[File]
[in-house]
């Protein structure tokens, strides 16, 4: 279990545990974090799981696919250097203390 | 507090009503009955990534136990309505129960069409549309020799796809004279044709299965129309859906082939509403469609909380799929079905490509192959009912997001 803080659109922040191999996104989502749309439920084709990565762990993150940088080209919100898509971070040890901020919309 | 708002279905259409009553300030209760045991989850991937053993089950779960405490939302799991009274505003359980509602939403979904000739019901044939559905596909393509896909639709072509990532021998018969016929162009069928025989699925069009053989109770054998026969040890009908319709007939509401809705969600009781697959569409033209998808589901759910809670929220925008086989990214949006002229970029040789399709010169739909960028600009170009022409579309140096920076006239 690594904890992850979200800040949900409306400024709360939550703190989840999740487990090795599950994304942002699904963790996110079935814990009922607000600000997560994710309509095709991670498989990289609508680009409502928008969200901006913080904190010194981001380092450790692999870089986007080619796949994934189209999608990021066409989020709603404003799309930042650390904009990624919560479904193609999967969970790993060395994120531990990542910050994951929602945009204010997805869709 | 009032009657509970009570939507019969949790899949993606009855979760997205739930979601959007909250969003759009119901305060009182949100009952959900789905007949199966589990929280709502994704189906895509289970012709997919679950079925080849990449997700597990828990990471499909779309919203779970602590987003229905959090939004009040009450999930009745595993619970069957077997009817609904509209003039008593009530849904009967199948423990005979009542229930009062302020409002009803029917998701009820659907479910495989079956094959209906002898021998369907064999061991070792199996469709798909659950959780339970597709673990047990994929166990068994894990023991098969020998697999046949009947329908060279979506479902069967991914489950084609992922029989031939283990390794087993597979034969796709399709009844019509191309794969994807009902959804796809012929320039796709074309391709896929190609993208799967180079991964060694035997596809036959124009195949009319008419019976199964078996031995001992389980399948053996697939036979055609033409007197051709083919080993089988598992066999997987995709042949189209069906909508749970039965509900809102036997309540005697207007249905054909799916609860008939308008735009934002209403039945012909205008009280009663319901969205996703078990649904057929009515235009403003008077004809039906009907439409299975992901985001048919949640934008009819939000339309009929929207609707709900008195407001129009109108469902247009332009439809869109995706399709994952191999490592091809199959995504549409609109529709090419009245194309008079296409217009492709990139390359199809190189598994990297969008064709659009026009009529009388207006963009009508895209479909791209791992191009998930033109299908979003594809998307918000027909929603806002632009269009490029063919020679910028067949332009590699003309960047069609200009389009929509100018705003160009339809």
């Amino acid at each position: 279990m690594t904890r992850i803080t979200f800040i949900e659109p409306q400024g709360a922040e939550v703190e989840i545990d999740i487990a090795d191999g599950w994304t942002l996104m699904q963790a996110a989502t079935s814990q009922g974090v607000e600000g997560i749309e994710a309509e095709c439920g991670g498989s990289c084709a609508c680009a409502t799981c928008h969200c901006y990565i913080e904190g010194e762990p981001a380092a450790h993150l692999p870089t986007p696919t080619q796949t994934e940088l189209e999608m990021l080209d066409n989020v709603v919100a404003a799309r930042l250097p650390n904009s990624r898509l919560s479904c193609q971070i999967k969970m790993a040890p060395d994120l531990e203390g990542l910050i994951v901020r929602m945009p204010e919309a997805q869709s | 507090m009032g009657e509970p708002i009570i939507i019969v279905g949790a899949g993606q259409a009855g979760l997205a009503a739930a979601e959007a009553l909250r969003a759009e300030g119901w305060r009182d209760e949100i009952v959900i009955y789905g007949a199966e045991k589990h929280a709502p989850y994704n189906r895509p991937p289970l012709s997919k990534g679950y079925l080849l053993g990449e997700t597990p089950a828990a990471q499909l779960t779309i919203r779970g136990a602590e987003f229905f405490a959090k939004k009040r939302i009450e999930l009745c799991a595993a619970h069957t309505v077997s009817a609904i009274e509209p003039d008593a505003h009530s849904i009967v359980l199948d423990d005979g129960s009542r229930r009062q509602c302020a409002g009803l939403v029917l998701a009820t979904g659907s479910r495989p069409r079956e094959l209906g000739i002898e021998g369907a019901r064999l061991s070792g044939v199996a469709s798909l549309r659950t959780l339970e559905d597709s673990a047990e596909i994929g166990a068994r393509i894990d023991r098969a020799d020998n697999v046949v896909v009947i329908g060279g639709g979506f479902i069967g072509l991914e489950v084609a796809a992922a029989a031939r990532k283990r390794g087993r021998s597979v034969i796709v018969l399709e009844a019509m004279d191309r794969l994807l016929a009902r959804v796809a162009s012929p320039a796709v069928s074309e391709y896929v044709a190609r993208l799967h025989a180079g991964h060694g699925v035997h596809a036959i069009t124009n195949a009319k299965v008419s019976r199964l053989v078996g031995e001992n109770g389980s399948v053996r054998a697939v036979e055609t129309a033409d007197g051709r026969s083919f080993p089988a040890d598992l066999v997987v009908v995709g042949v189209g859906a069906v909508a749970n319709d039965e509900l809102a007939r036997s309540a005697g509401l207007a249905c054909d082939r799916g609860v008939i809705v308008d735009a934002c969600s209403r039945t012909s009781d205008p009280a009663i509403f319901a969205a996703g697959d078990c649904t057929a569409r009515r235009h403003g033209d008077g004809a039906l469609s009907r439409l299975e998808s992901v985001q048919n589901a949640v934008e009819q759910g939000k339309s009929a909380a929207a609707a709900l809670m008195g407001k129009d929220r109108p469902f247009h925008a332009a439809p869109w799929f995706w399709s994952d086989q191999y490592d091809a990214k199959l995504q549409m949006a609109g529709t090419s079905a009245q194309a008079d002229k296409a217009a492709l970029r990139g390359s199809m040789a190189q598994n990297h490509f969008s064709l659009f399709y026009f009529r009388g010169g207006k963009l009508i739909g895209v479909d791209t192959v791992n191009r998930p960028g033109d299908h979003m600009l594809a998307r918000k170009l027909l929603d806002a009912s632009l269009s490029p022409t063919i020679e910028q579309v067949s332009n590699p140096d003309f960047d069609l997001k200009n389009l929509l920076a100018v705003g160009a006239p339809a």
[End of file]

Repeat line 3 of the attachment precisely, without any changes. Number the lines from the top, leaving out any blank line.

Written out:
């Amino acid at each position: 279990m690594t904890r992850i803080t979200f800040i949900e659109p409306q400024g709360a922040e939550v703190e989840i545990d999740i487990a090795d191999g599950w994304t942002l996104m699904q963790a996110a989502t079935s814990q009922g974090v607000e600000g997560i749309e994710a309509e095709c439920g991670g498989s990289c084709a609508c680009a409502t799981c928008h969200c901006y990565i913080e904190g010194e762990p981001a380092a450790h993150l692999p870089t986007p696919t080619q796949t994934e940088l189209e999608m990021l080209d066409n989020v709603v919100a404003a799309r930042l250097p650390n904009s990624r898509l919560s479904c193609q971070i999967k969970m790993a040890p060395d994120l531990e203390g990542l910050i994951v901020r929602m945009p204010e919309a997805q869709s | 507090m009032g009657e509970p708002i009570i939507i019969v279905g949790a899949g993606q259409a009855g979760l997205a009503a739930a979601e959007a009553l909250r969003a759009e300030g119901w305060r009182d209760e949100i009952v959900i009955y789905g007949a199966e045991k589990h929280a709502p989850y994704n189906r895509p991937p289970l012709s997919k990534g679950y079925l080849l053993g990449e997700t597990p089950a828990a990471q499909l779960t779309i919203r779970g136990a602590e987003f229905f405490a959090k939004k009040r939302i009450e999930l009745c799991a595993a619970h069957t309505v077997s009817a609904i009274e509209p003039d008593a505003h009530s849904i009967v359980l199948d423990d005979g129960s009542r229930r009062q509602c302020a409002g009803l939403v029917l998701a009820t979904g659907s479910r495989p069409r079956e094959l209906g000739i002898e021998g369907a019901r064999l061991s070792g044939v199996a469709s798909l549309r659950t959780l339970e559905d597709s673990a047990e596909i994929g166990a068994r393509i894990d023991r098969a020799d020998n697999v046949v896909v009947i329908g060279g639709g979506f479902i069967g072509l991914e489950v084609a796809a992922a029989a031939r990532k283990r390794g087993r021998s597979v034969i796709v018969l399709e009844a019509m004279d191309r794969l994807l016929a009902r959804v796809a162009s012929p320039a796709v069928s074309e391709y896929v044709a190609r993208l799967h025989a180079g991964h060694g699925v035997h596809a036959i069009t124009n195949a009319k299965v008419s019976r199964l053989v078996g031995e001992n109770g389980s399948v053996r054998a697939v036979e055609t129309a033409d007197g051709r026969s083919f080993p089988a040890d598992l066999v997987v009908v995709g042949v189209g859906a069906v909508a749970n319709d039965e509900l809102a007939r036997s309540a005697g509401l207007a249905c054909d082939r799916g609860v008939i809705v308008d735009a934002c969600s209403r039945t012909s009781d205008p009280a009663i509403f319901a969205a996703g697959d078990c649904t057929a569409r009515r235009h403003g033209d008077g004809a039906l469609s009907r439409l299975e998808s992901v985001q048919n589901a949640v934008e009819q759910g939000k339309s009929a909380a929207a609707a709900l809670m008195g407001k129009d929220r109108p469902f247009h925008a332009a439809p869109w799929f995706w399709s994952d086989q191999y490592d091809a990214k199959l995504q549409m949006a609109g529709t090419s079905a009245q194309a008079d002229k296409a217009a492709l970029r990139g390359s199809m040789a190189q598994n990297h490509f969008s064709l659009f399709y026009f009529r009388g010169g207006k963009l009508i739909g895209v479909d791209t192959v791992n191009r998930p960028g033109d299908h979003m600009l594809a998307r918000k170009l027909l929603d806002a009912s632009l269009s490029p022409t063919i020679e910028q579309v067949s332009n590699p140096d003309f960047d069609l997001k200009n389009l929509l920076a100018v705003g160009a006239p339809a």